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Stolen Egg -Chicken Recovery Fund

$12,682 of $27,900 goal

Raised by 97 people in 23 days
Sometime in April/May of this year, the thieves came and stole most of our good producing layer chickens (500-600).  This happened quickly, yet so insidiously, we are still in half shock and half denial.

"How could we not have seen this?"  Apparently, we were not the only farm that was targeted, but "free range" chickens with no closed gates and padlocks were obviously easy targets for an experienced group of thieves to come in the middle of the night, and grab them 50-100 at a time.  By the time we realized that our egg production was down drastically (systematically in increments of 50-100 eggs), the damage was done.  In all 20 years of raising chickens, this has never happened.  We are used to losing some to eagles or coyotes, but this one, done by humans, was stealthy and lethal.  We talked to one other farmer, whose 200 broilers got stolen right out of his field.  He thinks they come in a group with large garbage cans in a truck, grab them  in a matter of minutes (they are defenseless at night on the perch) and are killed quickly and sold at an underground soup chicken market.  He thinks he even saw a post of his chickens on Craig's list!  The police have a suspect (yes even the name), but so far he is still at large for lack of evidence.  With so many other problems in the area, I  doubt our egg thief is high on their list.

Of course they stole the young ones that just started to lay eggs, which took us 6 months of feed to get to that stage.  My book keeper estimates the loss of revenue through October is anywhere from $35,000 to $45,000 without including what it took to raise them.

This hit us in the busiest hay season, working from dawn to dark, we really didn't have time to re-act, or even feel angry; we just felt defeated and heart broken  Now at the end of August, we are finally slowing down enough to analyze the damage and re-group our chicken program.  The loss was big, and we seriously thought about quitting eggs all together.  Then we thought about all of our customers who came faithfully to buy our eggs and stand in line to do so.  Right. We can't quit.

So here is our plan:  We are moving 2 of our houses closer to our store, building/repairing parameter fences, installing motion sensor lights, putting pad locks on the gates, and looking into installing a security camera system.  We have purchased 500 chicks to replace the stolen ones, which will hopefully begin laying in late October, early November.

It's difficult to come up with funds to rebuild the flock and put in security system when we are already experiencing a large loss of revenue.  So, encouraged by many customers' suggestions, we are asking for some financial assistance to come up with the funds needed to rebuild our flock.  We have never done this, so we really don't know what to expect, but we will be grateful with whatever the amount you can help us with.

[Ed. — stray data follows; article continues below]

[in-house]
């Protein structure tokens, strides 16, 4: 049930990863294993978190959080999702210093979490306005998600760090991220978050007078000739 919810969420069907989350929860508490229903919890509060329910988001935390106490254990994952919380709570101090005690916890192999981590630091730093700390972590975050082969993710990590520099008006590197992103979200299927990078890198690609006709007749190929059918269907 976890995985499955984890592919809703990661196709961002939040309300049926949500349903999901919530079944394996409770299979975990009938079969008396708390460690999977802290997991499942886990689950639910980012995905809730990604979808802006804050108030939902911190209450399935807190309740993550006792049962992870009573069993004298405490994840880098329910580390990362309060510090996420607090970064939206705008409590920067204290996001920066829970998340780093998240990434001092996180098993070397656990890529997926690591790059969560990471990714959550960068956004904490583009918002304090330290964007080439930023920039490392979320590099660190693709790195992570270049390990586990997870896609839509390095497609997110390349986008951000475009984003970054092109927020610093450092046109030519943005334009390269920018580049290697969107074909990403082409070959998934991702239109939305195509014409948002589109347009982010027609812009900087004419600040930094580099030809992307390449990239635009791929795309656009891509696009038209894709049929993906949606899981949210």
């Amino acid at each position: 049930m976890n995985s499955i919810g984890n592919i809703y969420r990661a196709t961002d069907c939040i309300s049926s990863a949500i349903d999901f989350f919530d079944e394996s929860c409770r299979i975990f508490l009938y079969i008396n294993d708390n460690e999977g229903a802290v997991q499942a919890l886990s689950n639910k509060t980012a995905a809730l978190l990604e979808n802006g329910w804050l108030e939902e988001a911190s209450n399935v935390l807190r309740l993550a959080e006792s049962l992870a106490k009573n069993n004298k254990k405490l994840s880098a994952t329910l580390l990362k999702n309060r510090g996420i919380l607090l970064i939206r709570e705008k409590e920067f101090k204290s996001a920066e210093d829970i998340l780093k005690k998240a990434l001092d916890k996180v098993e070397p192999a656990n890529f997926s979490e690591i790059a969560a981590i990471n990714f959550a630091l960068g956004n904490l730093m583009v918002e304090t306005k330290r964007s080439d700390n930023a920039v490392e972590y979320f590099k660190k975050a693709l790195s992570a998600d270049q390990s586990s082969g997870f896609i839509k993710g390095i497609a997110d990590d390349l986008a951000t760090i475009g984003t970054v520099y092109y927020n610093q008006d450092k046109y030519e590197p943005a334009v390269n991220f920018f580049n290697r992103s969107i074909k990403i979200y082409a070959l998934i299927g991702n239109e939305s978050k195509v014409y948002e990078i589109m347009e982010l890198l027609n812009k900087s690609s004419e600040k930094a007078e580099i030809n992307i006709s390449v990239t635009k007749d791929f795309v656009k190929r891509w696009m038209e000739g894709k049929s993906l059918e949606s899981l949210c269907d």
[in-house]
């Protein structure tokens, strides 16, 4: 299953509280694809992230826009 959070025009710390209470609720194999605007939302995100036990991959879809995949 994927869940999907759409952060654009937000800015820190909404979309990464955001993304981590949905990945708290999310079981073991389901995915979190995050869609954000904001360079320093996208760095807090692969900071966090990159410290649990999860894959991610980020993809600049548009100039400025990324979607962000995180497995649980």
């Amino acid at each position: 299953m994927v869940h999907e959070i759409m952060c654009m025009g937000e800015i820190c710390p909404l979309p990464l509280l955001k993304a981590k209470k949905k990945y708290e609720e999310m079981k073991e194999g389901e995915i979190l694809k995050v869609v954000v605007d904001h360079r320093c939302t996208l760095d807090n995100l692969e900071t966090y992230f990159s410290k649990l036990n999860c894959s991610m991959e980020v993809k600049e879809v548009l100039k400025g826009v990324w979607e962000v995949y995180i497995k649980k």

Thank you.


Est. Replacement Cost (does not include the actual revenue loss)
Chicks (500)                                                       $ 1,400
Feed (until laying-6 months)                    $18,000
Security system                                               $ 1,500
Labor (feeding only)                                      $ 6,000

Total cost until production                     $27,900

32593192_1535740521943031_r.jpegNow an Empty chicken house

32593192_1535740509637372_r.jpeg1 of 2 houses moving closer to the house

32593192_1535740492967577_r.jpegClose to houses (dogs).  Now repairing fences, put in fence post for new padlocks, leveling the ground.

32593192_1535740471381533_r.jpegWhat do we need to keep you girls safe??

32593192_1535742373997348_r.jpeg
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An update on the egg-chicken situation:

First, we want to say thank you, from the bottom of our hearts to all those who have contributed. We are humbled and grateful for the overwhelming response from our community!
The chicks are about a month and a half old now, and half of them have already been moved out of the chick nursery (brooders) and into a modified version of what their final house will be. They will always have the coop they call home, but as they continue to grow we will expand the field size and add in things like nest boxes. They currently have heat lamps in them still, which will eventually get taken out as they get big enough. The other half of the chicks will follow suit in a house of their own next week.
We have also purchased an A1 trail cam, once we have made sure this equipment works for our situation, we will be buying a few more to place in strategic places on the farm. We didn’t take pictures of them or the sight for security reasons!
Again, we cannot thank everyone enough for all the donations and kind words, we have a renewed sense of hope for this coming year and this special batch of chickens.
We will keep you posted on the progress.


Sincerely,

Eiko and the Skagit River Ranch crew.
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$12,682 of $27,900 goal

Raised by 97 people in 23 days
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